Banking and energy officials joined members of the Pentagon, National Security Agency (opens in new tab) (NSA) and the Department of Homeland Security for a three-week cyber war game in Suffolk, Virginia last month.
The exercise was designed to train US and British officials and military personnel, as well as several key-companies, for inevitable large-scale cyber attacks on multiple continents, and ensure “operational readiness.”
According to the US Department of Defense (DoD), the training exercise was co-led by the Federal Bureau of Investigation (FBI) and involved more than 1,000 participants from more than 100 government, industry and academic organisations. Known as Cyber Guard (opens in new tab), it was the fourth annual training event of its kind and gave participants the opportunity to rehearse “a whole-of-nation response to destructive cyber attacks against US critical infrastructure.” Previous exercises focused on “whole-of-government” US scenario rather than taking an international approach.
The cyber attack training exercise was held from 8-26 June and conducted in the Suffolk state-of-the-art facility that was established for a wide range of military exercises and tests.
According to the director of exercises and training at US Cyber Command, Rear Admiral Kevin E. Lunday, the outcome they were looking for was “operational readiness.” By putting participants under pressure in a simulated cyber attack environment, it was hoped that they would learn how to respond when faced with a real-life scenario. It wasn’t a question of whether the kind of cyber attack they had simulated might occur, he said, “but when it will occur.”
In recent months hackers have successfully accessed computer networks at the Pentagon and White House, and late last year hackers breached security and got into Sony Pictures, as well as JPMorgan Chase & Co, one of the world’s largest financial institutions.
As cyber attacks become increasingly sophisticated, there is a fear that disruptions could be much more intense and could theoretically lead to a shutdown of the electrical grid, stoppage of water supply, or even interference with the banking system. The lengthy digital Cyber Guard exercise was described by The Wall Street Journal (opens in new tab) this week as an intense preparation for “the next frontier in warfare: cyberattacks.”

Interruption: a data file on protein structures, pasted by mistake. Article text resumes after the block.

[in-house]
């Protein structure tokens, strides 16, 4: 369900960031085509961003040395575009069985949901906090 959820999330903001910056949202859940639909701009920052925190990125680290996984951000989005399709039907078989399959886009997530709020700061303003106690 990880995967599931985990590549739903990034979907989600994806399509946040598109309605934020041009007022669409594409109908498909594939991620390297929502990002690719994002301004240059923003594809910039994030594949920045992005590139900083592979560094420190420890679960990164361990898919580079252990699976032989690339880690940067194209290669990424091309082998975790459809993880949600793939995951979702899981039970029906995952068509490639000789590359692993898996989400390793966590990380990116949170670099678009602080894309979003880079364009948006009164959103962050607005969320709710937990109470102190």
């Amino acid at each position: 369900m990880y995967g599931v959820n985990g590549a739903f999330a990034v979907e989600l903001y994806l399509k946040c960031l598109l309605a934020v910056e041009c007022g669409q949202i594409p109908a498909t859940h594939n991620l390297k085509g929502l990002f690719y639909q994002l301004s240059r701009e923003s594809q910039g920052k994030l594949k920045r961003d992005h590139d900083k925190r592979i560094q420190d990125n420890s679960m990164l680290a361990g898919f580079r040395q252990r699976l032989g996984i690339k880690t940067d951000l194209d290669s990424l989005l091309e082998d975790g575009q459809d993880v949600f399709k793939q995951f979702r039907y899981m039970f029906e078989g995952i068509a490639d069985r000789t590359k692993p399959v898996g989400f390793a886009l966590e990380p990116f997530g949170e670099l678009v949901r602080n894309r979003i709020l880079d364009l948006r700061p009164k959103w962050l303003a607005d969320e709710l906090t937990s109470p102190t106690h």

The Cyber Guard 15 War Game
The game began with a major earthquake in California that was followed by a number of coordinated and well-executed cyber attacks that included the many disruptions so many fear.
Gas and oil pipelines were disrupted; a large commercial port in the UK was affected; and Pentagon computer networks were hacked – which of course has already happened. The ordinary man (and woman) in the street was also affected, with long queues for food at supermarkets and other stores, as well as a freeze on cash at banks.
Participants played in teams, with the Opposing Force leading each attack. Attacks varied from those carried out by relatively unsophisticated hackers to attacks by other countries using very advanced cyber weapons. Organizers watched the games from a “white cell” (a separate room) and assessed the successes and weaknesses of each team.
At the end of the three-week session, teams were expected to counterattack the “enemy” using what was termed defensive cyber “response actions.” It is understood that these counterattacks were carried out on order, in keeping with the fact that any cyber counterattack would be controlled by the White House and defense secretary.
“Cyber Guard is an evolving exercise, continually expanding to meet the demands of the Department of Defense and the nation,” the DoD fact sheet states.
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